Only LGM provides you with the sturgeon news you demand! And for once, it’s actually kind of good news.
Lake Winnebago is one of only two locations in the world where people can spearfish lake sturgeon. These armored fish, also distinguished by whiskerlike barbels growing from their chins, can live as long as a century, weigh as much as 200 pounds, and grow more than seven feet long. Every year, people gather on the lake for a 16-day fishing event. Just 500 licenses exist, a number that keeps overfishing in check while allowing nearly 1,000 sturgeon to be taken for their caviar (for those lucky enough to catch a female) and meat (delicious when smoked).
The sturgeon spearing event will mark its 80th season this year. And with the fish listed as threatened in 19 of the 20 states where it’s found, Wisconsin wildlife officials consider the event one of a number of tactics that help educate people about the fish. (Another is an adoption program allowing members of the public to sponsor and hand-release young fish, reared at a state hatchery, into Lake Michigan and the Milwaukee River, part of the annual SturgeonFest.) Efforts to revive their populations have been somewhat successful, but it’s been slow going: Female lake sturgeon don’t start reproducing until they’re at least 20 years old.
This biological fact, combined with overfishing, pollution, and habitat degradation, has resulted in their plight today. An estimated 15 million sturgeon used to exist in the Great Lakes, with fishers bringing in upwards of four million pounds per year between 1879 and 1900. The trade took a serious toll on the species. By 1929, commercial sturgeon fishing had closed in Lake Michigan due to too few fish. And by the end of the century, fishers had taken 80 percent of the sturgeon out of Lake Erie. Meanwhile, dams and development ruined habitat and kept the fish from reaching key spawning grounds. In response to the population crash, most states instituted protections and mandated hunting limits in the 1990s and early 2000s
Today, only 1 percent of the lake sturgeon’s population remains. In addition to the states that list them as threatened, the United States Fish and Wildlife Service announced in August that it would study whether to list the fish as federally threatened or endangered.
OK, things aren’t great. But….
Ryan Koenigs, a fisheries biologist with the Wisconsin Department of Natural Resources (DNR), is among those dedicated to bringing the lake sturgeon back. He’s part of a team that keeps track of every individual caught, and he helps run the registration stations where fishers who spear a sturgeon in Lake Winnebago must go before taking their catch home. Koenigs and his colleagues look for a passive integrated transponder (PIT) tag, which offers information about the fish. These tags are implanted in each fish reared or caught and released by the agency. Some individuals caught in the past few years were tagged decades ago. “I’m reaping the benefits right now of what the biologists two generations before me did in the 1970s,” Koenigs says.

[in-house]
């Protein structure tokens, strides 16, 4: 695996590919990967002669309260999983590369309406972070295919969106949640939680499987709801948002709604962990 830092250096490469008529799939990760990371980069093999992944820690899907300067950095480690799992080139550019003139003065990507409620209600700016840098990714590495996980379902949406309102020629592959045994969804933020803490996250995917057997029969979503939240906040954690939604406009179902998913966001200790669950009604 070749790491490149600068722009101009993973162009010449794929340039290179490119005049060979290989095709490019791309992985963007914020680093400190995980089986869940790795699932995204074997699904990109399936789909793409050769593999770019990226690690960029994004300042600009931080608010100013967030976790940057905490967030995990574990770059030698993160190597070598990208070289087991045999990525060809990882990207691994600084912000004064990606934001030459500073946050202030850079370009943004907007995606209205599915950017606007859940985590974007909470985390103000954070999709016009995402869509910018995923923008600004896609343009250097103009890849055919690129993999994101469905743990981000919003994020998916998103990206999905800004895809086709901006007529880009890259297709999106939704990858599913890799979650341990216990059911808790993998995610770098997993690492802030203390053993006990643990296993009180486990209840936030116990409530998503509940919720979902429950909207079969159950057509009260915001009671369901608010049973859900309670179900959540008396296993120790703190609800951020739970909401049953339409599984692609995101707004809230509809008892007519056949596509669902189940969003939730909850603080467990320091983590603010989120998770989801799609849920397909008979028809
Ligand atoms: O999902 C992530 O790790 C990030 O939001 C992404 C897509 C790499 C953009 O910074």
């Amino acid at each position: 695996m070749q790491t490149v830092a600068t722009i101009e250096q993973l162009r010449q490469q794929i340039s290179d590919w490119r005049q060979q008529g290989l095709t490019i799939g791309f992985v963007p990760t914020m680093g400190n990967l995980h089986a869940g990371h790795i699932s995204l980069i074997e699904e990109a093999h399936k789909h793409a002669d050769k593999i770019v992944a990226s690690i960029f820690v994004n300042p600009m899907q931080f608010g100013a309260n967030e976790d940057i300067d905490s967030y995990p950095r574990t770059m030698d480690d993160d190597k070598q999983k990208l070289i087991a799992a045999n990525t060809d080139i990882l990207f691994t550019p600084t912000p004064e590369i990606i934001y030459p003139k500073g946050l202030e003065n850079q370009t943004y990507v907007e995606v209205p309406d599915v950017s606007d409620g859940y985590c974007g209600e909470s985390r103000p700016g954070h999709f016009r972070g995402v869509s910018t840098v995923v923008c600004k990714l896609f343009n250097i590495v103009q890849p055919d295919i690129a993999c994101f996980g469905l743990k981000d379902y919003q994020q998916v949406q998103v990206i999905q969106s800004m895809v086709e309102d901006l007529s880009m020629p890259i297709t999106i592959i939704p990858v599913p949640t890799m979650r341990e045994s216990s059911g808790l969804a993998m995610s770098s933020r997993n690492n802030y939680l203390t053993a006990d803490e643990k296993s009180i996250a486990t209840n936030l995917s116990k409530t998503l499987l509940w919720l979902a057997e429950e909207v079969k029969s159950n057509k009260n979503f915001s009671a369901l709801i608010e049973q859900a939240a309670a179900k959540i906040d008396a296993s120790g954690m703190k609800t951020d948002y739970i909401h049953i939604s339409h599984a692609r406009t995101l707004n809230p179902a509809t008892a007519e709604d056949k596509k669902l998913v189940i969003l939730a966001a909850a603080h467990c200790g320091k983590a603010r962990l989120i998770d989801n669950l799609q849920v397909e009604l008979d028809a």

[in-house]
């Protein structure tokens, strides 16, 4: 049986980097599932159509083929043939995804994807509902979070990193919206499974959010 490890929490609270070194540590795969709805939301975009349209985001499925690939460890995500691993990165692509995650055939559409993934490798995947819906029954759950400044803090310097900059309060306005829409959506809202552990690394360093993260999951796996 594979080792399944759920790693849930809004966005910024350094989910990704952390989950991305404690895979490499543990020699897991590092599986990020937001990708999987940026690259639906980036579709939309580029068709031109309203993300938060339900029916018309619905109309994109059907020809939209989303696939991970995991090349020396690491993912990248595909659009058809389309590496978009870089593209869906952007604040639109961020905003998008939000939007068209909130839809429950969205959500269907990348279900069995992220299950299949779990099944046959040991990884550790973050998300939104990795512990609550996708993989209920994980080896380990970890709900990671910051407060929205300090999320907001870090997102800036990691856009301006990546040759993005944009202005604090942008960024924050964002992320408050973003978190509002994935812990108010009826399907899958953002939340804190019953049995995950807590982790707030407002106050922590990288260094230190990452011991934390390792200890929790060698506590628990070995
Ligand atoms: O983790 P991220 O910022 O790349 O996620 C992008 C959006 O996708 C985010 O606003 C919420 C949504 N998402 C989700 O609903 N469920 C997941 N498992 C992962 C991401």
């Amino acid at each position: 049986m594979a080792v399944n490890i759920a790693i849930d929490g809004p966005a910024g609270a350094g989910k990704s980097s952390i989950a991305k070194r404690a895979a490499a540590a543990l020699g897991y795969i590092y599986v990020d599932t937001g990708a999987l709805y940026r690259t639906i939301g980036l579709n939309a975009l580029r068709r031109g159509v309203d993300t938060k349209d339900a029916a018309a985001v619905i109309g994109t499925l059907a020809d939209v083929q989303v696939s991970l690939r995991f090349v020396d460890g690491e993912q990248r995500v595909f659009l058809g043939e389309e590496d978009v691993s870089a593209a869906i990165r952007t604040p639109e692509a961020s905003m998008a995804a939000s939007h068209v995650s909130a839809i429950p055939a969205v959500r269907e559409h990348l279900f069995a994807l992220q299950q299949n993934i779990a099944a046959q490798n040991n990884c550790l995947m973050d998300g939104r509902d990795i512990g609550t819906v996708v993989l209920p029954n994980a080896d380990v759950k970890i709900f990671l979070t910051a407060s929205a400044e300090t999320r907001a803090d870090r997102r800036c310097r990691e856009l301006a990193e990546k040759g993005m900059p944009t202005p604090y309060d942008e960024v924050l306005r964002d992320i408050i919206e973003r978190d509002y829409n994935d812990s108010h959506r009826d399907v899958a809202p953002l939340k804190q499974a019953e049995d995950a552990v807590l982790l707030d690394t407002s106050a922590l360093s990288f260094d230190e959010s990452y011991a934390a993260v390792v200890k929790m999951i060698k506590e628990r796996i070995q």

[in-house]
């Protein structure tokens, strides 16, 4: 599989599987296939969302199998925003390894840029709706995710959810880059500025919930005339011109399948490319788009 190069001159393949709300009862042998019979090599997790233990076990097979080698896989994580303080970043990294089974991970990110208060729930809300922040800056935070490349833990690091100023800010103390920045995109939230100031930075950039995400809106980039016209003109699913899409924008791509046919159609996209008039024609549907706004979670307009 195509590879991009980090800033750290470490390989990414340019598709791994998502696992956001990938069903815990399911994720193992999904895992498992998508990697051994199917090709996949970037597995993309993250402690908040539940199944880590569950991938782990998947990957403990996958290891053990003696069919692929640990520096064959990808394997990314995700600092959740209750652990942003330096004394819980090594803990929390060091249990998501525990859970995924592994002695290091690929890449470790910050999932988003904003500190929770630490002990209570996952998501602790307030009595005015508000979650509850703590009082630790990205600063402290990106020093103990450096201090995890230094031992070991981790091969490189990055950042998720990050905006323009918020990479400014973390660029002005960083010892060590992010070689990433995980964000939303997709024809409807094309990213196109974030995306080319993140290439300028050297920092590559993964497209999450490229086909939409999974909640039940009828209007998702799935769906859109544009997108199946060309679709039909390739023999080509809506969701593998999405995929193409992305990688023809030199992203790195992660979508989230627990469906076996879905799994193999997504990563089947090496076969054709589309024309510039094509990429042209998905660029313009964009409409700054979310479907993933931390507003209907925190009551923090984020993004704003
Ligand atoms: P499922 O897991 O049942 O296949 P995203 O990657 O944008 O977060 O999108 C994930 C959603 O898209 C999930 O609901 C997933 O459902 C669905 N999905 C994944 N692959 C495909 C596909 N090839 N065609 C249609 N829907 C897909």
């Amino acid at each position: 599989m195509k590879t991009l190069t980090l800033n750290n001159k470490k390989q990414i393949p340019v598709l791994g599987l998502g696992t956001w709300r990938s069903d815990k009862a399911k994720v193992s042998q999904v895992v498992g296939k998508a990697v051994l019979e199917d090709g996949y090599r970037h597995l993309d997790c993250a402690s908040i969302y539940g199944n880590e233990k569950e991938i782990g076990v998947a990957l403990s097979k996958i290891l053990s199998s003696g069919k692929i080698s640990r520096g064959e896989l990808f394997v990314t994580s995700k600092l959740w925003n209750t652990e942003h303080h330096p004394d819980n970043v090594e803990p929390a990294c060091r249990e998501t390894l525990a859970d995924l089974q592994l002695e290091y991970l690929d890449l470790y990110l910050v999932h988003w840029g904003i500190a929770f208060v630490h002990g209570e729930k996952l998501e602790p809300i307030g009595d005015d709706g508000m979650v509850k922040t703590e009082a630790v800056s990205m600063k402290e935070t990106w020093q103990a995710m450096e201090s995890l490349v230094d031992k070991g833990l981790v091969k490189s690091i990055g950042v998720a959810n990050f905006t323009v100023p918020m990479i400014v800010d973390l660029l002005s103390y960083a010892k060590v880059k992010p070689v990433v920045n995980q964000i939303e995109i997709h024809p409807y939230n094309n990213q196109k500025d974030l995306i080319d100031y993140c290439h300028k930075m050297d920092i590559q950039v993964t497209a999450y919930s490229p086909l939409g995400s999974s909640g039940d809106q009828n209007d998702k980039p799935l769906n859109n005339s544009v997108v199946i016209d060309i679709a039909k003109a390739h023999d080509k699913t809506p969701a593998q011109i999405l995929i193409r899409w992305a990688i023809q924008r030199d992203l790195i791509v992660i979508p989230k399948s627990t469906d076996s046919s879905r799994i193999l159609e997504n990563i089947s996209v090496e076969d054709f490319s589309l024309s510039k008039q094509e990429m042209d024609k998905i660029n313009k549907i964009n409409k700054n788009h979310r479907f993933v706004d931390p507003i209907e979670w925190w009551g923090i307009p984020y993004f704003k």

Restoration efforts also exist in many other states bordering the Great Lakes. In New York, the Department of Environmental Conservation, the U.S. Fish and Wildlife Service, and the Saint Regis Mohawk Tribe harvest sturgeon eggs from the St. Lawrence River and send them to hatcheries in the central part of the state and in Wisconsin. In Michigan, fisheries biologists, researchers, and state agencies successfully protected the sturgeon population in Black Lake and now use the data collected from their efforts to guide their restocking of nearby lakes and streams.
These types of projects replenish waterways with the fish, but the species’ recovery has a long way to go. Should conservationists succeed, the fish could end up benefiting the entire ecosystem, notes Ed Baker, a fisheries biologist in Michigan. “If we have a native species fish community that’s been degraded, that’s a sign that its environment is no longer healthy,” he says. “If we can restore lake sturgeon to their prominence, or at least somewhat close to what their prominence was before we started harvesting them, that’s a sign that we’re doing the right thing for the Great Lakes.”
As the lake sturgeon populations rebound, they could help biologists beat back some new threats, too. Notably, they eat invasive zebra and quagga mussels that now blanket the lake beds. They also eat invasive round gobies. All three of these marine species hail from faraway waters and snuck their way in through the ballast water used to balance ships’ hulls.
An animal like sturgeon is hard to bring back, since it is basically a swimming dinosaur. There are real challenges. But it’s also important to highlight the conservation work that is going on and fight for a government that will prioritize this and other environmental issues going forward.